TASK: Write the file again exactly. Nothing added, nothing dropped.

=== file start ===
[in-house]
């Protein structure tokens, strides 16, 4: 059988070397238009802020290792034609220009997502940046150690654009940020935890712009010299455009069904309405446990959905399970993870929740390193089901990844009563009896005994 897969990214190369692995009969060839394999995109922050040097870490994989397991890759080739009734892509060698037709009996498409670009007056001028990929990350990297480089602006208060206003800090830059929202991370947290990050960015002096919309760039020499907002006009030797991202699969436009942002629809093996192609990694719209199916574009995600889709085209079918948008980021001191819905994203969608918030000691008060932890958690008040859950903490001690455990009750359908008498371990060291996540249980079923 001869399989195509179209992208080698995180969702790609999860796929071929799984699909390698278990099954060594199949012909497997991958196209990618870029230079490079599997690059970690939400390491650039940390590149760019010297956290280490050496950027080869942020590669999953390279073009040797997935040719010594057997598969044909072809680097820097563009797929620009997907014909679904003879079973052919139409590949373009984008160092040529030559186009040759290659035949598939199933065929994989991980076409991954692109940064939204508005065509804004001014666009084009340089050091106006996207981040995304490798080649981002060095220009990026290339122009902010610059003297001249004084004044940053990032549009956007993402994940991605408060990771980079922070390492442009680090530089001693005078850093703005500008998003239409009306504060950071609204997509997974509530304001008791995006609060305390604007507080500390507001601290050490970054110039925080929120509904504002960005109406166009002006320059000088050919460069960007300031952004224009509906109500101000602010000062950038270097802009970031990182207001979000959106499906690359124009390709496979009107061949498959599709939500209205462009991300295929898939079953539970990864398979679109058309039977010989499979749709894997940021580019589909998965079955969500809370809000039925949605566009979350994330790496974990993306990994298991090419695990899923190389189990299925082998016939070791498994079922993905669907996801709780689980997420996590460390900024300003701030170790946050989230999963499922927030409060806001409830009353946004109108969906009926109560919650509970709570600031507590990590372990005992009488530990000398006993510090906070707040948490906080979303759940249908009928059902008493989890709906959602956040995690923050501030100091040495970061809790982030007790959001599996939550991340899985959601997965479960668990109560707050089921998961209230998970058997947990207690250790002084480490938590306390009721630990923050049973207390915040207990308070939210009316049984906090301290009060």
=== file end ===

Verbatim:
[in-house]
């Protein structure tokens, strides 16, 4: 059988070397238009802020290792034609220009997502940046150690654009940020935890712009010299455009069904309405446990959905399970993870929740390193089901990844009563009896005994 897969990214190369692995009969060839394999995109922050040097870490994989397991890759080739009734892509060698037709009996498409670009007056001028990929990350990297480089602006208060206003800090830059929202991370947290990050960015002096919309760039020499907002006009030797991202699969436009942002629809093996192609990694719209199916574009995600889709085209079918948008980021001191819905994203969608918030000691008060932890958690008040859950903490001690455990009750359908008498371990060291996540249980079923 001869399989195509179209992208080698995180969702790609999860796929071929799984699909390698278990099954060594199949012909497997991958196209990618870029230079490079599997690059970690939400390491650039940390590149760019010297956290280490050496950027080869942020590669999953390279073009040797997935040719010594057997598969044909072809680097820097563009797929620009997907014909679904003879079973052919139409590949373009984008160092040529030559186009040759290659035949598939199933065929994989991980076409991954692109940064939204508005065509804004001014666009084009340089050091106006996207981040995304490798080649981002060095220009990026290339122009902010610059003297001249004084004044940053990032549009956007993402994940991605408060990771980079922070390492442009680090530089001693005078850093703005500008998003239409009306504060950071609204997509997974509530304001008791995006609060305390604007507080500390507001601290050490970054110039925080929120509904504002960005109406166009002006320059000088050919460069960007300031952004224009509906109500101000602010000062950038270097802009970031990182207001979000959106499906690359124009390709496979009107061949498959599709939500209205462009991300295929898939079953539970990864398979679109058309039977010989499979749709894997940021580019589909998965079955969500809370809000039925949605566009979350994330790496974990993306990994298991090419695990899923190389189990299925082998016939070791498994079922993905669907996801709780689980997420996590460390900024300003701030170790946050989230999963499922927030409060806001409830009353946004109108969906009926109560919650509970709570600031507590990590372990005992009488530990000398006993510090906070707040948490906080979303759940249908009928059902008493989890709906959602956040995690923050501030100091040495970061809790982030007790959001599996939550991340899985959601997965479960668990109560707050089921998961209230998970058997947990207690250790002084480490938590306390009721630990923050049973207390915040207990308070939210009316049984906090301290009060």